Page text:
How common is constipation during and after pregnancy?

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  • A Finnish study investigated the prevalence of constipation among pregnant women
  • The frequency of bowel movements and consistency of stools of participants were tracked
  • Results revealed that 40% of pregnant women had constipation compared to 21% of non-pregnant women


Constipation is more commonly experienced by women than men, according to research. It is also one of the most common gastrointestinal symptoms experienced during pregnancy and after childbirth. 

A study, conducted by a research group from the University of Eastern Finland, set out to evaluate just how prevalent constipation is among pregnant women and during puerperium (the period of six weeks after childbirth).

The study

The study was observational and included pregnant, non-pregnant and postpartum women. The women were further divided into five groups: women in the second trimester, women in the third trimester, women who gave vaginal birth, those who gave birth through Caesarean section, and a group of women who were fertile but had not been pregnant for the previous 12 months. The non-pregnant women functioned as a control group.

The frequency of bowel movements and consistency of stools of participants were tracked.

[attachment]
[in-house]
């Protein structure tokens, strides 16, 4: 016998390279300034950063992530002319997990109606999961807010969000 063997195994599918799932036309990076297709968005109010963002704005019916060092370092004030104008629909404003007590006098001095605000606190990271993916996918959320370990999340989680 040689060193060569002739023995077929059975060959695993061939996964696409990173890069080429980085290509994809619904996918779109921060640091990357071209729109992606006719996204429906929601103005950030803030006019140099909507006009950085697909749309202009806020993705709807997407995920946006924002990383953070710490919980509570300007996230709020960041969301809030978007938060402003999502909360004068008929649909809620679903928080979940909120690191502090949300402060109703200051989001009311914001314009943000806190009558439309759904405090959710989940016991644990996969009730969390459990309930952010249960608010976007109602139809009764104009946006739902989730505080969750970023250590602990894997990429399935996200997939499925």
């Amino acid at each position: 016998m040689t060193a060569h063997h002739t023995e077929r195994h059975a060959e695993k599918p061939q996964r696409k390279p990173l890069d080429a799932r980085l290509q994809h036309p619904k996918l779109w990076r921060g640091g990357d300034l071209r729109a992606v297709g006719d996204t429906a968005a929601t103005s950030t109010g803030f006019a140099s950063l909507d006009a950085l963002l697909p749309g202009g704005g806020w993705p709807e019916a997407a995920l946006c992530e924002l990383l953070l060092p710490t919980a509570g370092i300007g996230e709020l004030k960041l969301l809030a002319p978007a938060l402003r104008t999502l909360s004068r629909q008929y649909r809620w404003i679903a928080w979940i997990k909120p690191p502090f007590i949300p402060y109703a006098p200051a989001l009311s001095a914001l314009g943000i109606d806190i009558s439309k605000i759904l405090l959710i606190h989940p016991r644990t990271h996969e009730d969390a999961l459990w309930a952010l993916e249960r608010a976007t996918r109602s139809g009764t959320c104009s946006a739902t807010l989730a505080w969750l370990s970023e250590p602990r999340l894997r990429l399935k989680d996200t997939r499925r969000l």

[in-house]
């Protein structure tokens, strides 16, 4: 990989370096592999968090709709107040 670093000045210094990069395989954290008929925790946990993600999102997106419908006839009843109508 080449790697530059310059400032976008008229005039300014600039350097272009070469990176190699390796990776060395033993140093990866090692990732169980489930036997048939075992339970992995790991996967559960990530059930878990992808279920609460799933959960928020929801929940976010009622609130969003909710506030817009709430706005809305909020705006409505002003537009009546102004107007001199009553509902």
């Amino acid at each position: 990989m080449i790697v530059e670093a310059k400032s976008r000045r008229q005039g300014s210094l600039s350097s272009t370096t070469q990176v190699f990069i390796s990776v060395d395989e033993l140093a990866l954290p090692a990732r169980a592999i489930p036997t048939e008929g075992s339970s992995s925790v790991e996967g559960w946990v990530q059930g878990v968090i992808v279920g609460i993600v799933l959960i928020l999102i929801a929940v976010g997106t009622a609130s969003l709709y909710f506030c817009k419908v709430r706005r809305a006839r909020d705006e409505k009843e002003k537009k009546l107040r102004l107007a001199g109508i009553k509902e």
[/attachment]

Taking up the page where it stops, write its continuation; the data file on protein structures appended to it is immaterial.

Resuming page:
Results

Results revealed that 40% of pregnant women and 52% of postpartum women suffered from constipation. These statistics are significantly higher than the 21% of non-pregnant women who were constipated. According to researchers, the results for pregnant women were expected due to hormones released during pregnancy, as well as “changes in water absorption, dietary factors, and reduced physical activity during pregnancy”.

What can be expected after pregnancy?

Although a relatively high number of women experience constipation during pregnancy, the study found that bowel function tends to return to "normal" about four weeks after giving birth. The researchers expressed that “gastrointestinal function during pregnancy and in postpartum should receive attention because severe constipation may have a substantial impact on the pregnancy experience and may affect the mother’s physical and social health status and impair the relationship between mother and newborn”. 

Image credit: Pexels

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